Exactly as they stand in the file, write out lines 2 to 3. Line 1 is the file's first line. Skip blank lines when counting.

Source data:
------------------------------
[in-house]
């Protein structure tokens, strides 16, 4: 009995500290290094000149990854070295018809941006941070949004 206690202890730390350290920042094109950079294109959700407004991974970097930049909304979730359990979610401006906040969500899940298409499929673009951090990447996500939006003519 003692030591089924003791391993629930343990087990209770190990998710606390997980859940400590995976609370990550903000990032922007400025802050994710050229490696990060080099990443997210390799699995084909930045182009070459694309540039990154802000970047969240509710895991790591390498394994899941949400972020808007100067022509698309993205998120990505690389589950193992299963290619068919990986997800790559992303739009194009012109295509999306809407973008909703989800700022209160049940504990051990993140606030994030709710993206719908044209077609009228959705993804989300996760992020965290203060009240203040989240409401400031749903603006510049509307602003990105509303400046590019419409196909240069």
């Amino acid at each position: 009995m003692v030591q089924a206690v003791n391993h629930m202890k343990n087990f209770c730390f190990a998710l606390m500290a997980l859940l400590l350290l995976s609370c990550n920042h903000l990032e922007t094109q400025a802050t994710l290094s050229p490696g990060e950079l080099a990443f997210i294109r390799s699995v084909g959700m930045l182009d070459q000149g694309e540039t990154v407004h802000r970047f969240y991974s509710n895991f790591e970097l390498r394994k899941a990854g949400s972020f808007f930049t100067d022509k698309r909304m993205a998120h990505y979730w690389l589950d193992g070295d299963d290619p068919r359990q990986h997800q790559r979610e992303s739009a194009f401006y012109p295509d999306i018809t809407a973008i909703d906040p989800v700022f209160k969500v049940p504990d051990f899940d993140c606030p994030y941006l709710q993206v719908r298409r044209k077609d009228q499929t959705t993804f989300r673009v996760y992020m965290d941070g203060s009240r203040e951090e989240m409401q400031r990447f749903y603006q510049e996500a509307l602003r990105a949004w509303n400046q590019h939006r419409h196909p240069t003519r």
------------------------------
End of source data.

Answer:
């Protein structure tokens, strides 16, 4: 009995500290290094000149990854070295018809941006941070949004 206690202890730390350290920042094109950079294109959700407004991974970097930049909304979730359990979610401006906040969500899940298409499929673009951090990447996500939006003519 003692030591089924003791391993629930343990087990209770190990998710606390997980859940400590995976609370990550903000990032922007400025802050994710050229490696990060080099990443997210390799699995084909930045182009070459694309540039990154802000970047969240509710895991790591390498394994899941949400972020808007100067022509698309993205998120990505690389589950193992299963290619068919990986997800790559992303739009194009012109295509999306809407973008909703989800700022209160049940504990051990993140606030994030709710993206719908044209077609009228959705993804989300996760992020965290203060009240203040989240409401400031749903603006510049509307602003990105509303400046590019419409196909240069």
């Amino acid at each position: 009995m003692v030591q089924a206690v003791n391993h629930m202890k343990n087990f209770c730390f190990a998710l606390m500290a997980l859940l400590l350290l995976s609370c990550n920042h903000l990032e922007t094109q400025a802050t994710l290094s050229p490696g990060e950079l080099a990443f997210i294109r390799s699995v084909g959700m930045l182009d070459q000149g694309e540039t990154v407004h802000r970047f969240y991974s509710n895991f790591e970097l390498r394994k899941a990854g949400s972020f808007f930049t100067d022509k698309r909304m993205a998120h990505y979730w690389l589950d193992g070295d299963d290619p068919r359990q990986h997800q790559r979610e992303s739009a194009f401006y012109p295509d999306i018809t809407a973008i909703d906040p989800v700022f209160k969500v049940p504990d051990f899940d993140c606030p994030y941006l709710q993206v719908r298409r044209k077609d009228q499929t959705t993804f989300r673009v996760y992020m965290d941070g203060s009240r203040e951090e989240m409401q400031r990447f749903y603006q510049e996500a509307l602003r990105a949004w509303n400046q590019h939006r419409h196909p240069t003519r």